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" GOD ALMIGHTY first planted a garden. And indeed it is the purest of human pleasures. It is the greatest refreshment to the spirits of man; without which buildings and palaces are but gross... "
The Critical Review: Or, Annals of Literature - Page 141
1805
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Wise sayings of the great and good

Wise sayings - Quotations, English - 1864 - 339 pages
...are but gross handy- works : and a man shall ever see, that, when ages grow to civility and elegancy, men come to build stately, sooner than to garden finely; as if gardening were the greater perfection. Essay on Gardens. — LORD BACON. GARMENTS. Man's best Give me my scallop...
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The English Cyclopaedia

Encyclopedias and dictionaries - 1867
...the most mighty states. It is Lord Bacon who says that " when ages do grow to civility and elegancy, men come to build stately sooner than to garden finely, as if gardening were the greater perfection." According to Sir John Malcolm, the Persians had gardens from the period...
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Report Upon a Projected Improvement of the Estate of the College of ...

Olmsted and Vaux (Firm), Frederick Law Olmsted - College facilities - 1866 - 26 pages
...palaces are but gross handiworks': and a man shall ever see that when ages grow to civility and elegance, men come to build stately sooner than to garden finely — as if gardening were the greater perfection." In the formation of country residences of the smallest pretensions far...
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Orations, Lectures and Essays

Ralph Waldo Emerson - American literature - 1866 - 290 pages
...palaces are but gross handiworks ; and a man shall ever see that when ages grow to civility and elegancy, men come to build stately, sooner than to garden finely, as if gardening were the greater perfection." Bacon has followed up this sentiment in his two Essays on Buildings,...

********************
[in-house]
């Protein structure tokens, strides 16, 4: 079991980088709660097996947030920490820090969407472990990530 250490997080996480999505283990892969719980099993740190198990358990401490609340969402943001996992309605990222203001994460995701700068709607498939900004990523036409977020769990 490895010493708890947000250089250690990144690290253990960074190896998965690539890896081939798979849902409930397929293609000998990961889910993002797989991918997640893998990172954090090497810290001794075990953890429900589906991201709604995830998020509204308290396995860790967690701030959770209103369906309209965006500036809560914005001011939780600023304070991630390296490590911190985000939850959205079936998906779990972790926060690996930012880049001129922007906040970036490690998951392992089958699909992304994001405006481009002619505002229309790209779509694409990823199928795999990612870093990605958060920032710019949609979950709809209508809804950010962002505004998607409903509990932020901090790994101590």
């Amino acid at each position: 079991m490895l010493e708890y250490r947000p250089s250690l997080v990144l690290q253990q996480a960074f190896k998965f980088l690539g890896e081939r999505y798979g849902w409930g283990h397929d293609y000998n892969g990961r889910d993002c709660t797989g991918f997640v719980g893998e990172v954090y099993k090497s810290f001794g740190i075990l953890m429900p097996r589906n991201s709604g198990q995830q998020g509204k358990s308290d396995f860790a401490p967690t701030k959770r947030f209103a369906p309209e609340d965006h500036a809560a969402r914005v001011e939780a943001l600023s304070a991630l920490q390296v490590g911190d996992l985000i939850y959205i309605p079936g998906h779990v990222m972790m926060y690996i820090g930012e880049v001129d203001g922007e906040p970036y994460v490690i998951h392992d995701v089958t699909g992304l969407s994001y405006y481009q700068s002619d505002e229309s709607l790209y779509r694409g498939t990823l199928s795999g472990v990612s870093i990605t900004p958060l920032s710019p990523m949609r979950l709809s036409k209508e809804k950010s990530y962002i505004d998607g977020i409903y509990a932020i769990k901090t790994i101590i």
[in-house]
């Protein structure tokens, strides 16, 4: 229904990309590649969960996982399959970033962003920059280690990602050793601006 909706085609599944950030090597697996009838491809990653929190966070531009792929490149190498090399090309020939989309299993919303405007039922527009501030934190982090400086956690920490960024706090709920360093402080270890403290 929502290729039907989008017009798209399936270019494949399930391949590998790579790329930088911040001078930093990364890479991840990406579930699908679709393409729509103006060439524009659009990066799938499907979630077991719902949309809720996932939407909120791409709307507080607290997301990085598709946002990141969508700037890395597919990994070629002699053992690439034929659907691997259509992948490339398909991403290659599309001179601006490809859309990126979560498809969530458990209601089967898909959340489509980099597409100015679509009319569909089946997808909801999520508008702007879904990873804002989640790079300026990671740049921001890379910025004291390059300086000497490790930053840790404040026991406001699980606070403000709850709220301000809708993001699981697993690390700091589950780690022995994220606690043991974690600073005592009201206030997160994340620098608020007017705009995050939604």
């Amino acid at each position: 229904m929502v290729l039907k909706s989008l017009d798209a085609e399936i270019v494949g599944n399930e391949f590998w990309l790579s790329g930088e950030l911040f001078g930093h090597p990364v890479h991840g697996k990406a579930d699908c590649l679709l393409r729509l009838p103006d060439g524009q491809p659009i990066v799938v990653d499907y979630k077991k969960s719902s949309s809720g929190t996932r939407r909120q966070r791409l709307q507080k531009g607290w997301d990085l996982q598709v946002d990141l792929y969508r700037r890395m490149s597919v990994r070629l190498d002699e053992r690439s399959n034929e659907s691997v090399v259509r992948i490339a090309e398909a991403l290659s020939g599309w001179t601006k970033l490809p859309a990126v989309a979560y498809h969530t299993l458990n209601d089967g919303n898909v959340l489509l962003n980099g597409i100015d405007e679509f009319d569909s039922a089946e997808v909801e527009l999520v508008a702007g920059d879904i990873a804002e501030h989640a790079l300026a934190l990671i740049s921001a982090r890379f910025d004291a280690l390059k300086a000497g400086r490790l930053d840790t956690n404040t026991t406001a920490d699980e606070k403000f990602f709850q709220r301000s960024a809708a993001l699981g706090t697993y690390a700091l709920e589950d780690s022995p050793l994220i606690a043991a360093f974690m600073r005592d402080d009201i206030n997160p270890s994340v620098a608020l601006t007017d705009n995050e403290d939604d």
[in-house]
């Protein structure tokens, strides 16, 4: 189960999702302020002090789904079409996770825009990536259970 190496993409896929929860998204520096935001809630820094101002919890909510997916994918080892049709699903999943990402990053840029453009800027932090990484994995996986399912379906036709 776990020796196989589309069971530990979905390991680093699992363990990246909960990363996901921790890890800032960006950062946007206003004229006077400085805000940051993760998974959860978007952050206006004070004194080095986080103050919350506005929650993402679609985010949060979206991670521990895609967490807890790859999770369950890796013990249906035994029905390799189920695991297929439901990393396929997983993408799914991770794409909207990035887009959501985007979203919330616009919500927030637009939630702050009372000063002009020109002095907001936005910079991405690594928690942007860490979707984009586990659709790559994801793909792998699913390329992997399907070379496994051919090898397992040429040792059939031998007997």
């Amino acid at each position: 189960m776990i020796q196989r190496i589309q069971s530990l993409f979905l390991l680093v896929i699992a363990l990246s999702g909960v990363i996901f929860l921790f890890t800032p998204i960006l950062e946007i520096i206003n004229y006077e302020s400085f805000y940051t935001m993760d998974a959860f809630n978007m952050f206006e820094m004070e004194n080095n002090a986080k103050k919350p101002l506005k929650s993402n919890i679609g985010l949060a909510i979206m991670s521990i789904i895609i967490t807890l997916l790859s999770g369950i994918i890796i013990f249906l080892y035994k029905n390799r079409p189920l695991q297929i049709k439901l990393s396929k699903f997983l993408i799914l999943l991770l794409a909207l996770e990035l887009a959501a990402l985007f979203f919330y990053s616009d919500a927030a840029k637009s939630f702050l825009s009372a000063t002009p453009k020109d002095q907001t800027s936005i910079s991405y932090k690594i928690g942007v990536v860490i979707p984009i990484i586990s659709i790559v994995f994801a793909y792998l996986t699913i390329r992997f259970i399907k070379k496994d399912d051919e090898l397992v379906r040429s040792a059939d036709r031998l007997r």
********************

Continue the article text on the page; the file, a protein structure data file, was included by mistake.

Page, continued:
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Lord Bacon's Essays: With a Sketch of His Life and Character, Reviews of His ...

Francis Bacon - 1867 - 426 pages
...are but gross handiwork : and a man shall ever see, that, when ages grow to civility and elegancy, men come to build stately, sooner than to garden finely : as if gardening were the greater ['2] perfection. I do hold it, in the royal ordering of gardens, there ought to be...
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Arts and Sciences: Or, Fourth Division of "The English Encyclopedia", Volume 5

Charles Knight - Encyclopedias and dictionaries - 1867
...the most mighty states. It is Lord Bacon who says that " when ages do grow to civility and elegancy, men come to build stately sooner than to garden finely, as if gardening were the greater perfection." According to Sir John Malcolm, the Persians had gardens from the period...
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Bacon's Essays

Francis Bacon - Conduct of life - 1868 - 641 pages
...are but gross handy works : and a man shall ever see, that when ages grow to civility1 and elegancy* men come to build stately, sooner than to garden finely ; as if gardening were the greater perfection. I do hold it, in the royal ordering of gardens, there ought to be gardens...
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Three Books of Offices, Or Moral Duties: And His Cato Major, an Essay on Old ...

Marcus Tullius Cicero - 1868 - 343 pages
...are but gross handy-works, and a man shall ever see, that, when ages grow to civility and elegancy, men come to build stately sooner than to garden finely; as if gardening wer» the greater perfection." — Lord Bacon, Essay 46. such great trunks and branches from so small...
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Report: Containing the Proceedings of the Annual Session ..., Volume 38

Iowa State Horticultural Society - Fruit-culture - 1904
...palaces are but gross handiworks, and a man shall ever see that when ages grow to civility and elegancy men come to build stately sooner than to garden finely; as if gardening were the greater perfection. " A writer in the Spectator aptly remarks: ' ' I look upon the pleasures...
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The Parks, Promenades, & Gardens of Paris: Described and Considered in ...

William Robinson - Electronic book - 1869 - 644 pages
...are but grosse handy works : and a man shall ever see that when ages grow to civility and elegancie, men come to build stately sooner than to garden finely : as if gardening were the greater perfection.'" As yet we are far from perfection as builders, and the garden holds...
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